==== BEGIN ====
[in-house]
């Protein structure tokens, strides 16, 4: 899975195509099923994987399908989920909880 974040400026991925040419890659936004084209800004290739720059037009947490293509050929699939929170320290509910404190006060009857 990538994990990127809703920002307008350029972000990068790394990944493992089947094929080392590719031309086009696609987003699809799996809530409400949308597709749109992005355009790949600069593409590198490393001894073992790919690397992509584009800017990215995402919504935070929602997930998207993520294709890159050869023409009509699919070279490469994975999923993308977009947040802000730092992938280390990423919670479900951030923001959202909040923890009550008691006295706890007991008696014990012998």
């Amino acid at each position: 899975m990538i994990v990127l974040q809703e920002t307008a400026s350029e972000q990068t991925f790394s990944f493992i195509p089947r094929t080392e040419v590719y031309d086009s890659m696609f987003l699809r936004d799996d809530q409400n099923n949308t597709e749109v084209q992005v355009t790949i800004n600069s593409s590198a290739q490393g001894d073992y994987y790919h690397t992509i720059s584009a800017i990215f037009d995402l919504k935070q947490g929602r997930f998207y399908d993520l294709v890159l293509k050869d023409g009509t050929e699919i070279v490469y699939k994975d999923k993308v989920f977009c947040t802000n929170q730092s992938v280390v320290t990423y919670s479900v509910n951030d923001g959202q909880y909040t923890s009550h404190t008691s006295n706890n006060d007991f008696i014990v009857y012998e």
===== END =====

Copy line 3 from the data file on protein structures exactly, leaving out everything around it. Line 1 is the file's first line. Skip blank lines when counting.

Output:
């Amino acid at each position: 899975m990538i994990v990127l974040q809703e920002t307008a400026s350029e972000q990068t991925f790394s990944f493992i195509p089947r094929t080392e040419v590719y031309d086009s890659m696609f987003l699809r936004d799996d809530q409400n099923n949308t597709e749109v084209q992005v355009t790949i800004n600069s593409s590198a290739q490393g001894d073992y994987y790919h690397t992509i720059s584009a800017i990215f037009d995402l919504k935070q947490g929602r997930f998207y399908d993520l294709v890159l293509k050869d023409g009509t050929e699919i070279v490469y699939k994975d999923k993308v989920f977009c947040t802000n929170q730092s992938v280390v320290t990423y919670s479900v509910n951030d923001g959202q909880y909040t923890s009550h404190t008691s006295n706890n006060d007991f008696i014990v009857y012998e």